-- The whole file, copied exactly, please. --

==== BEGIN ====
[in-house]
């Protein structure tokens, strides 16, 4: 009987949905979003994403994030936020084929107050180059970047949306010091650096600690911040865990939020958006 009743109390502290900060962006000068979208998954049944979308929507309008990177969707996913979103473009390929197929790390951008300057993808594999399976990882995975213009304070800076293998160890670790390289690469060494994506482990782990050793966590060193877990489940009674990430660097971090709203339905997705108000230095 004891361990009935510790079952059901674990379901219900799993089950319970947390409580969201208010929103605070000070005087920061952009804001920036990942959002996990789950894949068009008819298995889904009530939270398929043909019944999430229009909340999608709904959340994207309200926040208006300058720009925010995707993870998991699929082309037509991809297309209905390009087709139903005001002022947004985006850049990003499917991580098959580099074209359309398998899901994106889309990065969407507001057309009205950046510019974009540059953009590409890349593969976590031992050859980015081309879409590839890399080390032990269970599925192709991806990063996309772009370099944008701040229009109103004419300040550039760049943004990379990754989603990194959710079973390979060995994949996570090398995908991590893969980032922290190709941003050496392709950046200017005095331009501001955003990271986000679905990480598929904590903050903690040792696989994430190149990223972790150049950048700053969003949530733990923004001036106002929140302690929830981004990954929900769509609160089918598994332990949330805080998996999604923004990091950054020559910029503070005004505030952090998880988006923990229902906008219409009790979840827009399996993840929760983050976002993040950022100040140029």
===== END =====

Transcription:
[in-house]
């Protein structure tokens, strides 16, 4: 009987949905979003994403994030936020084929107050180059970047949306010091650096600690911040865990939020958006 009743109390502290900060962006000068979208998954049944979308929507309008990177969707996913979103473009390929197929790390951008300057993808594999399976990882995975213009304070800076293998160890670790390289690469060494994506482990782990050793966590060193877990489940009674990430660097971090709203339905997705108000230095 004891361990009935510790079952059901674990379901219900799993089950319970947390409580969201208010929103605070000070005087920061952009804001920036990942959002996990789950894949068009008819298995889904009530939270398929043909019944999430229009909340999608709904959340994207309200926040208006300058720009925010995707993870998991699929082309037509991809297309209905390009087709139903005001002022947004985006850049990003499917991580098959580099074209359309398998899901994106889309990065969407507001057309009205950046510019974009540059953009590409890349593969976590031992050859980015081309879409590839890399080390032990269970599925192709991806990063996309772009370099944008701040229009109103004419300040550039760049943004990379990754989603990194959710079973390979060995994949996570090398995908991590893969980032922290190709941003050496392709950046200017005095331009501001955003990271986000679905990480598929904590903050903690040792696989994430190149990223972790150049950048700053969003949530733990923004001036106002929140302690929830981004990954929900769509609160089918598994332990949330805080998996999604923004990091950054020559910029503070005004505030952090998880988006923990229902906008219409009790979840827009399996993840929760983050976002993040950022100040140029």